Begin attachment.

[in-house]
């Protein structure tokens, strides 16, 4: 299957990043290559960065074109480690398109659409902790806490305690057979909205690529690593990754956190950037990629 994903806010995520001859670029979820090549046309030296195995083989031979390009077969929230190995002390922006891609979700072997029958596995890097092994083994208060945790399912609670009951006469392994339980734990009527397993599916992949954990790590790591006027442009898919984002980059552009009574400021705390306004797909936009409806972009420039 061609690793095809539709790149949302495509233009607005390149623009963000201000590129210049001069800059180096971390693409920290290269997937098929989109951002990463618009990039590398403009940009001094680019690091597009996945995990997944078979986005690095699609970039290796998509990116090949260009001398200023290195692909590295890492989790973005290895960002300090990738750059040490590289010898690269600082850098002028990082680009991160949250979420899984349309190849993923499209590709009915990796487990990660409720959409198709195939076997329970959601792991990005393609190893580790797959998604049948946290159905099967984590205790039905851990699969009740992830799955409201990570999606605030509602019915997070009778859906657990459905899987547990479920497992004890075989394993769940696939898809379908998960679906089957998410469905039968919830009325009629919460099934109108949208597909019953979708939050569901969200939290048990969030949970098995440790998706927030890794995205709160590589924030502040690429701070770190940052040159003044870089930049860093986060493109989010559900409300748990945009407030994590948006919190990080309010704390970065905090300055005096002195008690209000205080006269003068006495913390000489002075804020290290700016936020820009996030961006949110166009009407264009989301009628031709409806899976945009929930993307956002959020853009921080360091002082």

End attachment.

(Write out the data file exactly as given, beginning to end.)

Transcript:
[in-house]
């Protein structure tokens, strides 16, 4: 299957990043290559960065074109480690398109659409902790806490305690057979909205690529690593990754956190950037990629 994903806010995520001859670029979820090549046309030296195995083989031979390009077969929230190995002390922006891609979700072997029958596995890097092994083994208060945790399912609670009951006469392994339980734990009527397993599916992949954990790590790591006027442009898919984002980059552009009574400021705390306004797909936009409806972009420039 061609690793095809539709790149949302495509233009607005390149623009963000201000590129210049001069800059180096971390693409920290290269997937098929989109951002990463618009990039590398403009940009001094680019690091597009996945995990997944078979986005690095699609970039290796998509990116090949260009001398200023290195692909590295890492989790973005290895960002300090990738750059040490590289010898690269600082850098002028990082680009991160949250979420899984349309190849993923499209590709009915990796487990990660409720959409198709195939076997329970959601792991990005393609190893580790797959998604049948946290159905099967984590205790039905851990699969009740992830799955409201990570999606605030509602019915997070009778859906657990459905899987547990479920497992004890075989394993769940696939898809379908998960679906089957998410469905039968919830009325009629919460099934109108949208597909019953979708939050569901969200939290048990969030949970098995440790998706927030890794995205709160590589924030502040690429701070770190940052040159003044870089930049860093986060493109989010559900409300748990945009407030994590948006919190990080309010704390970065905090300055005096002195008690209000205080006269003068006495913390000489002075804020290290700016936020820009996030961006949110166009009407264009989301009628031709409806899976945009929930993307956002959020853009921080360091002082």